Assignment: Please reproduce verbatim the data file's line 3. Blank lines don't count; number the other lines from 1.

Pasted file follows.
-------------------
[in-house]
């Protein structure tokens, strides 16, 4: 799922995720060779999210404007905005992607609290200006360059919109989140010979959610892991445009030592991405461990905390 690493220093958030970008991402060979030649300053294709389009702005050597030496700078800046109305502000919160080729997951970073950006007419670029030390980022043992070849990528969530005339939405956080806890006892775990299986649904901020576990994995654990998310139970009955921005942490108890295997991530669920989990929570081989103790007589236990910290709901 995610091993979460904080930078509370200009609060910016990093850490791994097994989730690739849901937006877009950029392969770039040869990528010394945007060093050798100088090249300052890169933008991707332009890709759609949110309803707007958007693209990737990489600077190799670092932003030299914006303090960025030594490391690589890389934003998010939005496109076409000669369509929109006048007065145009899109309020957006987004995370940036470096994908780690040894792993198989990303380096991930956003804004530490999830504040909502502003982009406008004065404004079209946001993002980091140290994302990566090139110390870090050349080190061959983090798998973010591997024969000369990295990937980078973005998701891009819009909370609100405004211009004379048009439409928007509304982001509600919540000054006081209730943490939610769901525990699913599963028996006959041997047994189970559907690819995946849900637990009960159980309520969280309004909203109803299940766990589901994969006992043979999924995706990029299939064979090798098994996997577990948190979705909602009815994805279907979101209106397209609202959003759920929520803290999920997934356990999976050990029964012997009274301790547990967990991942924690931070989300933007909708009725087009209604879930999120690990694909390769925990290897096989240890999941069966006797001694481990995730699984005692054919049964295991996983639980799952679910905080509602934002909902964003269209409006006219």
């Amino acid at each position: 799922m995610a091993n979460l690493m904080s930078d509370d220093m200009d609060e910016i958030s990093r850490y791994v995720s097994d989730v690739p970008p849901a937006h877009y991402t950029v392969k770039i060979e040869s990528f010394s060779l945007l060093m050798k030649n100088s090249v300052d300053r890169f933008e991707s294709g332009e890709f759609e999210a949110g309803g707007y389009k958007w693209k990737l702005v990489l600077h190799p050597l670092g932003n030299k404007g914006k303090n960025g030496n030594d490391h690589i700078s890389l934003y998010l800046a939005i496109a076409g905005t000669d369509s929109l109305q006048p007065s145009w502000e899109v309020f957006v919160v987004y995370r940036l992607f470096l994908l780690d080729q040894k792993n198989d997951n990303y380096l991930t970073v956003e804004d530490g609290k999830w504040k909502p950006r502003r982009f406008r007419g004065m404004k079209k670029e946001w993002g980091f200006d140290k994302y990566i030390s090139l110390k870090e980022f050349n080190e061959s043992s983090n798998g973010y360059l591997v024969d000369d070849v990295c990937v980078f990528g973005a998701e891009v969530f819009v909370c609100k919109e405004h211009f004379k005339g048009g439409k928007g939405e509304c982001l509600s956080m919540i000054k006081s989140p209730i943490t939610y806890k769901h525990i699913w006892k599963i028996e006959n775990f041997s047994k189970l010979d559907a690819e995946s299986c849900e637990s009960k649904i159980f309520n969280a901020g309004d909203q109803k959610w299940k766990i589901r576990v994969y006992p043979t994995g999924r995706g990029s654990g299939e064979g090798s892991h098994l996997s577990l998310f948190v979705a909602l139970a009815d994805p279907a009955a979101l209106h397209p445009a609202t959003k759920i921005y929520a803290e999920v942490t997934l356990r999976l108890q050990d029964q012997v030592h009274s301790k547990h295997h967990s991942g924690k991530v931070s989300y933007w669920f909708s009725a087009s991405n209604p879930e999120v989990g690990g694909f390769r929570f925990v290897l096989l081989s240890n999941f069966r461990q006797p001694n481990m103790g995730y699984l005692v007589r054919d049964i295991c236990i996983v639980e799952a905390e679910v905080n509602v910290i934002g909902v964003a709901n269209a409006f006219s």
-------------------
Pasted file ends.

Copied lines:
């Amino acid at each position: 799922m995610a091993n979460l690493m904080s930078d509370d220093m200009d609060e910016i958030s990093r850490y791994v995720s097994d989730v690739p970008p849901a937006h877009y991402t950029v392969k770039i060979e040869s990528f010394s060779l945007l060093m050798k030649n100088s090249v300052d300053r890169f933008e991707s294709g332009e890709f759609e999210a949110g309803g707007y389009k958007w693209k990737l702005v990489l600077h190799p050597l670092g932003n030299k404007g914006k303090n960025g030496n030594d490391h690589i700078s890389l934003y998010l800046a939005i496109a076409g905005t000669d369509s929109l109305q006048p007065s145009w502000e899109v309020f957006v919160v987004y995370r940036l992607f470096l994908l780690d080729q040894k792993n198989d997951n990303y380096l991930t970073v956003e804004d530490g609290k999830w504040k909502p950006r502003r982009f406008r007419g004065m404004k079209k670029e946001w993002g980091f200006d140290k994302y990566i030390s090139l110390k870090e980022f050349n080190e061959s043992s983090n798998g973010y360059l591997v024969d000369d070849v990295c990937v980078f990528g973005a998701e891009v969530f819009v909370c609100k919109e405004h211009f004379k005339g048009g439409k928007g939405e509304c982001l509600s956080m919540i000054k006081s989140p209730i943490t939610y806890k769901h525990i699913w006892k599963i028996e006959n775990f041997s047994k189970l010979d559907a690819e995946s299986c849900e637990s009960k649904i159980f309520n969280a901020g309004d909203q109803k959610w299940k766990i589901r576990v994969y006992p043979t994995g999924r995706g990029s654990g299939e064979g090798s892991h098994l996997s577990l998310f948190v979705a909602l139970a009815d994805p279907a009955a979101l209106h397209p445009a609202t959003k759920i921005y929520a803290e999920v942490t997934l356990r999976l108890q050990d029964q012997v030592h009274s301790k547990h295997h967990s991942g924690k991530v931070s989300y933007w669920f909708s009725a087009s991405n209604p879930e999120v989990g690990g694909f390769r929570f925990v290897l096989l081989s240890n999941f069966r461990q006797p001694n481990m103790g995730y699984l005692v007589r054919d049964i295991c236990i996983v639980e799952a905390e679910v905080n509602v910290i934002g909902v964003a709901n269209a409006f006219s």